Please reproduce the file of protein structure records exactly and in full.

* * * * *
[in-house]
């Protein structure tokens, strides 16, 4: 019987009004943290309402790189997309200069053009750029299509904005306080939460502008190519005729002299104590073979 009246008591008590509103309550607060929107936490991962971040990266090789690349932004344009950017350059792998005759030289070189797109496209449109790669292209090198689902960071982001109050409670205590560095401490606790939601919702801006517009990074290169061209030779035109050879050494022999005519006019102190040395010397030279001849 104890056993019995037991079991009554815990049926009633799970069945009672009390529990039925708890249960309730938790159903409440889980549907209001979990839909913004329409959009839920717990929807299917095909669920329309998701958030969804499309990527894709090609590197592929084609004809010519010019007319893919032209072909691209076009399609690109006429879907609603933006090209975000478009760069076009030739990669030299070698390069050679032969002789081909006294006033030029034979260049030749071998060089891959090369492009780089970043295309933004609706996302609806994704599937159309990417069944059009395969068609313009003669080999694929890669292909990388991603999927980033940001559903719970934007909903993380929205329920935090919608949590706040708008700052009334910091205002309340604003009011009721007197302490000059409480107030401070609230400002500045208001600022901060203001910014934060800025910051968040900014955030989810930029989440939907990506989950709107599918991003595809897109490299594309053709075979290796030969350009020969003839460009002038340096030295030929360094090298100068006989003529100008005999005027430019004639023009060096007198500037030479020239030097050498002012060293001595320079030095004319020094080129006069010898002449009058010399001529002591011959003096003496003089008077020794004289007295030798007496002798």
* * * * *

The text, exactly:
[in-house]
């Protein structure tokens, strides 16, 4: 019987009004943290309402790189997309200069053009750029299509904005306080939460502008190519005729002299104590073979 009246008591008590509103309550607060929107936490991962971040990266090789690349932004344009950017350059792998005759030289070189797109496209449109790669292209090198689902960071982001109050409670205590560095401490606790939601919702801006517009990074290169061209030779035109050879050494022999005519006019102190040395010397030279001849 104890056993019995037991079991009554815990049926009633799970069945009672009390529990039925708890249960309730938790159903409440889980549907209001979990839909913004329409959009839920717990929807299917095909669920329309998701958030969804499309990527894709090609590197592929084609004809010519010019007319893919032209072909691209076009399609690109006429879907609603933006090209975000478009760069076009030739990669030299070698390069050679032969002789081909006294006033030029034979260049030749071998060089891959090369492009780089970043295309933004609706996302609806994704599937159309990417069944059009395969068609313009003669080999694929890669292909990388991603999927980033940001559903719970934007909903993380929205329920935090919608949590706040708008700052009334910091205002309340604003009011009721007197302490000059409480107030401070609230400002500045208001600022901060203001910014934060800025910051968040900014955030989810930029989440939907990506989950709107599918991003595809897109490299594309053709075979290796030969350009020969003839460009002038340096030295030929360094090298100068006989003529100008005999005027430019004639023009060096007198500037030479020239030097050498002012060293001595320079030095004319020094080129006069010898002449009058010399001529002591011959003096003496003089008077020794004289007295030798007496002798």